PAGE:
The Obama administration should allow insurance companies to raise their rates, if the Supreme Court decides to gut a central piece of the Affordable Care Act this summer, a national insurance group said Wednesday. In a letter to the Department of Health and Human Services, the American Academy of Actuaries warns that the challenge before the high court threatens the financial health of insurance companies. (Ferris, 2/25)

Kaiser Health News: Supreme Court Insurance Subsidies Decision Could Trigger Price Spikes
Making health insurance available and affordable to millions of people who buy their own coverage was a key goal for backers of the federal health law known as Obamacare. But if the Supreme Court strikes down the insurance subsidies of millions of Americans who rely on the federal insurance marketplace, it could leave many worse off than they were before the law took effect, say experts. (Appleby, 2/26)

Modern Healthcare: Supreme Court Ruling Carries Implications For Regulatory Boards
State professional regulatory boards may seek out more state supervision or even change their membership makeup because of a U.S. Supreme Court decision Wednesday against a North Carolina dental board accused of illegally suppressing competition. The court ruled Wednesday that the North Carolina dental regulatory board, composed mostly of dentists, illegally suppressed competition when it told non-dentists to stop offering teeth-whitening services. (Schencker, 2/25)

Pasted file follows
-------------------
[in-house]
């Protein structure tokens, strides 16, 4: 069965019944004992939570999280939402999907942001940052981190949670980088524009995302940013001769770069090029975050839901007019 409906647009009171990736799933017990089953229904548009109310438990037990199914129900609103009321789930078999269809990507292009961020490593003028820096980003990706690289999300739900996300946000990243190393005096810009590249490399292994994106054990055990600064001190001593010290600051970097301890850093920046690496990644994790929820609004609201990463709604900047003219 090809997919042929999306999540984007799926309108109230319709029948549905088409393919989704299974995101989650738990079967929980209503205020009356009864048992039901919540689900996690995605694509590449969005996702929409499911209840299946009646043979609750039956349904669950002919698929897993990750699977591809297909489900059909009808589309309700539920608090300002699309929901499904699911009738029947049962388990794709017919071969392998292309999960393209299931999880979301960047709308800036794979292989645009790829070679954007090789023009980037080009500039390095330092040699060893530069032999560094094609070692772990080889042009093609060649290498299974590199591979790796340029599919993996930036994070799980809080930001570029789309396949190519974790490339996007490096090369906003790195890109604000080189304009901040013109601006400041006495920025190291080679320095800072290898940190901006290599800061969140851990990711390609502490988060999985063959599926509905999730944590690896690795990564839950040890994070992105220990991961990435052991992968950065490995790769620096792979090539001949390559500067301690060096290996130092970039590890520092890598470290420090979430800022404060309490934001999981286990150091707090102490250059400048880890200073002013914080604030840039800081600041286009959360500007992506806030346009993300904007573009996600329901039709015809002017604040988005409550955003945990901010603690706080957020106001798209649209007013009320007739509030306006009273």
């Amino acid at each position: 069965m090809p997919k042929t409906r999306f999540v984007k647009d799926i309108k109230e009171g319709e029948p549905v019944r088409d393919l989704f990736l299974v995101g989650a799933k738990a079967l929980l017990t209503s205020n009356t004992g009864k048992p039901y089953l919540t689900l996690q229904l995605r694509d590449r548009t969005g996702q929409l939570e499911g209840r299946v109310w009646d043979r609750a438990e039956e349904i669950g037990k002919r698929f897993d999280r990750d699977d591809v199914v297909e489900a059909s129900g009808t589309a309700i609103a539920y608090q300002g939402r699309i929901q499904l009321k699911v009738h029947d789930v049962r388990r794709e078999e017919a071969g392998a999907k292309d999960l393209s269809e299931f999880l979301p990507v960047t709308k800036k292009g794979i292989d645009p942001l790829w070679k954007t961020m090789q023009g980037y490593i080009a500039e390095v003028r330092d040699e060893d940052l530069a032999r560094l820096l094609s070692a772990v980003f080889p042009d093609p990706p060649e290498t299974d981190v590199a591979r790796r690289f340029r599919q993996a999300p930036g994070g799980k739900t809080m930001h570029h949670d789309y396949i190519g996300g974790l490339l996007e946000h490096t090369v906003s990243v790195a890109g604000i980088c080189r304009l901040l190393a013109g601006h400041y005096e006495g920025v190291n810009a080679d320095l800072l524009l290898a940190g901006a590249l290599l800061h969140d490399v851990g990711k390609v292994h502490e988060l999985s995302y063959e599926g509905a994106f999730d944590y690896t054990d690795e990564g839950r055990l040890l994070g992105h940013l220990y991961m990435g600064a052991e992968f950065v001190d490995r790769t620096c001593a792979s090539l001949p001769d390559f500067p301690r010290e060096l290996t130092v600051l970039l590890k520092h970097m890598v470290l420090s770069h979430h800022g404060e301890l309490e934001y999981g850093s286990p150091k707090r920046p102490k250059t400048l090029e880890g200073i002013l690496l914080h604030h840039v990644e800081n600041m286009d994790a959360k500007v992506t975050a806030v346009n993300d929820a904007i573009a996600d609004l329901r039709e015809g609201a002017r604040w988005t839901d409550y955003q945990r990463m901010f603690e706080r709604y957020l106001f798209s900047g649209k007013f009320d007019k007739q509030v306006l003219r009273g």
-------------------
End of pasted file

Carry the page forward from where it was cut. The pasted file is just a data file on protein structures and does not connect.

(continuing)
More Than 1 Million Americans Switched Health Plans During Enrollment Season

Federal officials said Wednesday that this development came as a surprise. The finding was announced as part of new enrollment data, including the latest tally -- 8.84 million -- of people who selected or were automatically enrolled in coverage as of Feb. 22.

The Wall Street Journal: More Than 1 Million People Pick New Health Law Plans
About 1.2 million people who bought coverage on in 2014 dropped their health plan and picked a new one through the site for 2015, the Obama administration said Wednesday. The extent of people’s willingness to consider shifting to a different insurance carrier came as a surprise to federal officials, said Andy Slavitt, a former top executive at UnitedHealth Group who is now principal deputy administrator at Centers for Medicare and Medicaid Services and will become acting administrator on Monday. (Radnofsky, 2/25)

USA Today: More Shopped Than Auto-Enrolled On